Should Your Company be RRP-Certified for Lead-Based Paint?

Contractors performing almost any work that disturbs paint in residences, apartments, schools, and daycare centers built before 1978 must comply with the Lead-Based Paint Renovation, Repair, and Painting (RRP) rule. Yesterday, we reviewed recent violations of this rule, and today we will look at some of the frequently asked questions about who and what are covered by the RRP rule.

Should Your Company be RRP-Certified for Lead-Based Paint?

Q: What are the defining aspects for contractors covered under the RRP rule?

A: Anyone performing work for which they are compensated that disturbs painted surfaces in residential houses, apartments, and child-occupied facilities (such as schools and daycare centers) built before 1978 are required to be in compliance with the RRP rule (except as defined below).

Q: Are there any exceptions to this definition?

A. Yes. The EPA has excluded the following housing and/or activities from coverage under the rule:

  • Housing built in or after 1978.
  • Housing for elderly or disabled persons, unless children under the age of 6 live there or are expected to live there.
  • Zero-bedroom dwellings (such as studio apartments and dormitories where bedrooms are not separated from other living space).
  • Housing or components that have been declared lead-free and certified by a qualified inspector or risk assessor. A certified renovator may declare specific components lead-free using an EPA- recognized test kit or by collecting paint chip samples and obtaining test results from an EPA-recognized laboratory showing the components do not contain lead-based paint.
  • Minor repair and maintenance activities that disturb 6 square feet (sq ft) or less of paint per room indoors, or 20 sq ft or less on the building’s exterior surfaces. These minor activities do not include window replacement and projects involving demolition or prohibited practices.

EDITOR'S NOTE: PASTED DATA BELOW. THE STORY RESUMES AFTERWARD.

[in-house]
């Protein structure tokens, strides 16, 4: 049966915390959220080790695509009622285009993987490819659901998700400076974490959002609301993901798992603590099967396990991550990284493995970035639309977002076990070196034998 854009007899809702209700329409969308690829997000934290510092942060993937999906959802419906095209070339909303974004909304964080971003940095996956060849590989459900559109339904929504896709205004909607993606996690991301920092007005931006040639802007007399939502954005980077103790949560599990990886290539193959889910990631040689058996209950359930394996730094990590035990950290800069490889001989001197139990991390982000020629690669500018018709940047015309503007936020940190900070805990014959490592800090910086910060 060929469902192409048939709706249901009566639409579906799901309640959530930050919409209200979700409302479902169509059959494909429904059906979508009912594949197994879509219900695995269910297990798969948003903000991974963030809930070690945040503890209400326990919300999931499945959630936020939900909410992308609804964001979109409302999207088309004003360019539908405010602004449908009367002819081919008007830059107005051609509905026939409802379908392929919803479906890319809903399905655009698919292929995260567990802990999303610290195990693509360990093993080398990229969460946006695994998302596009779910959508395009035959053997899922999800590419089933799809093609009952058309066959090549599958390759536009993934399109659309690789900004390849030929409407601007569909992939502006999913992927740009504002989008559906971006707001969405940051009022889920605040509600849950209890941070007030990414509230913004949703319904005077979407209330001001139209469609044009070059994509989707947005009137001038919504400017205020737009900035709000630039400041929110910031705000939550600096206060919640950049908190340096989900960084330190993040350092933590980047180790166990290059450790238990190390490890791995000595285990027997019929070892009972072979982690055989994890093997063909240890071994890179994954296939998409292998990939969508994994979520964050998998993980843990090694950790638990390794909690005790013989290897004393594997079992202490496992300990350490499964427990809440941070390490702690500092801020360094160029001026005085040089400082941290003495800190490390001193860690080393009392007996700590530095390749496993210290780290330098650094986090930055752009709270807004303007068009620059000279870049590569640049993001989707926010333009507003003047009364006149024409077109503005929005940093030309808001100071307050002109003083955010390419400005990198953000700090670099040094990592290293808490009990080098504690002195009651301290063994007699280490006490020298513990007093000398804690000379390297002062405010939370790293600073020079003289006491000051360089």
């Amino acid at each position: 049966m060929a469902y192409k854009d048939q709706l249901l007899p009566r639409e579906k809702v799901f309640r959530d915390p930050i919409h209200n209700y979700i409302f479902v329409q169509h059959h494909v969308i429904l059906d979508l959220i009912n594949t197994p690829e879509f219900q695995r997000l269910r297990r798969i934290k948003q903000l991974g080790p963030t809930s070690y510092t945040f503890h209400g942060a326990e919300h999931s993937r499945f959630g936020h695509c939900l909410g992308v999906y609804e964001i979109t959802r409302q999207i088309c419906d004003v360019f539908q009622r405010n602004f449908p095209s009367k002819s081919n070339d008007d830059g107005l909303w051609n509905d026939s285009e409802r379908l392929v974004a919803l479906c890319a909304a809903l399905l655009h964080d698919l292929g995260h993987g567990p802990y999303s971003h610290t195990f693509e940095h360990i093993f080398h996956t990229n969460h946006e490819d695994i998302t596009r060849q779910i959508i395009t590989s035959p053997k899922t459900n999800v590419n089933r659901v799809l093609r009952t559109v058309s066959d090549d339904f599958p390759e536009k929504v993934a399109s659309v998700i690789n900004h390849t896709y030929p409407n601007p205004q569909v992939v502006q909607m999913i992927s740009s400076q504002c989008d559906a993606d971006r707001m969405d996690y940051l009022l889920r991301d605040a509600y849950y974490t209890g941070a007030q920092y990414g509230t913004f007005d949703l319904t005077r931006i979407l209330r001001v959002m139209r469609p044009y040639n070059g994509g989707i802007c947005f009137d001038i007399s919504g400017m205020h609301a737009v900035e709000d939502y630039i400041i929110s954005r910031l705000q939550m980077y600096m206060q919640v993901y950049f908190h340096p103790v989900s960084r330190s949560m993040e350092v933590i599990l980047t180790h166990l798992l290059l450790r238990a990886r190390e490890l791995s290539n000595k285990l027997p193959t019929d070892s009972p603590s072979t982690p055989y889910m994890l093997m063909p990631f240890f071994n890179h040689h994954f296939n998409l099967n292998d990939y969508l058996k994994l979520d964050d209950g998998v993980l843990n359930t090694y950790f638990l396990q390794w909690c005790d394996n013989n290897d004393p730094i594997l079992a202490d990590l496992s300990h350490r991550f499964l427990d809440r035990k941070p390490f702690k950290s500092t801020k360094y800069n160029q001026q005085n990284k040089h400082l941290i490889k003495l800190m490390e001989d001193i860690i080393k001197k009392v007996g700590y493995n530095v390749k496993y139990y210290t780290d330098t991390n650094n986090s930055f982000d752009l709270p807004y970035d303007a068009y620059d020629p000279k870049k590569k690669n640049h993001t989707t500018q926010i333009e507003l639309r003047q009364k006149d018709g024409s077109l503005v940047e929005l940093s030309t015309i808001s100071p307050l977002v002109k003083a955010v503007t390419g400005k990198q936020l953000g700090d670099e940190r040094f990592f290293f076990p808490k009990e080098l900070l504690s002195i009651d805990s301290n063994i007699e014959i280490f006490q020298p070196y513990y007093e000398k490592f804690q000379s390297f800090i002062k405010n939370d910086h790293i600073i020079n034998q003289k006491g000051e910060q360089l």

• Painting that does not disturb painted surfaces such as by sanding, scraping, or other preparation activities.

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Q: Are lead abatement activities covered by the RRP rule?

A: No. Lead abatement activities are for the purpose of permanently eliminating lead-based paint hazards and are not covered under the RRP rule. The EPA considers RRP activities those that are done to repair, restore, or redesign a building but that may incidentally eliminate lead-based paint hazards. All contractors should check with their state (or the state in which they are working)  because some may have different definitions than the EPA.

Q: Are building owners such as landlords or property management companies doing renovations considered to be “compensated” under the RRP rule?

A: Yes. The EPA considers rent payments and salaries derived from rent payments as compensation for work performed and as such it is covered under the RRP rule. However, anyone performing such work on their own home may do so without being certified, although the EPA highly recommends do-it-yourselfers also use work-safe practices to protect themselves and their families.

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Q: Are there any practices that are specifically prohibited under the RRP rule?

A: Yes. The EPA specifically prohibits the following work practices for lead-based paint renovations:

  • Open-flame burning or torching of painted surfaces.
  • Operating a heat gun on painted surfaces at temperatures above 1100 degrees Fahrenheit.
  • Use of machines that remove paint or other surface coatings through high-speed operation such as sanding, grinding, power planing, needle gun, abrasive blasting, or sandblasting, unless such machines have shrouds or containment systems and are equipped with a HEPA vacuum attachment to collect dust and debris at the point of generation. Machines must be operated so that no visible dust or release of air occurs outside the shroud or containment system.

Q: What does the term “child-occupied facility” mean under the RRP rule?

A: The regulation defines a “child-occupied facility” as a building, or portion of a building, constructed before 1978, visited regularly by the same child, under age 6, on at least 2 different days within any week (Sunday through Saturday period), provided that each day’s visit lasts at least 3 hours and the combined weekly visits last at least 6 hours, and the combined annual visits last at least 60 hours. In addition, common areas routinely used by children under 6 and exterior areas immediately adjacent to child-occupied areas are also covered.

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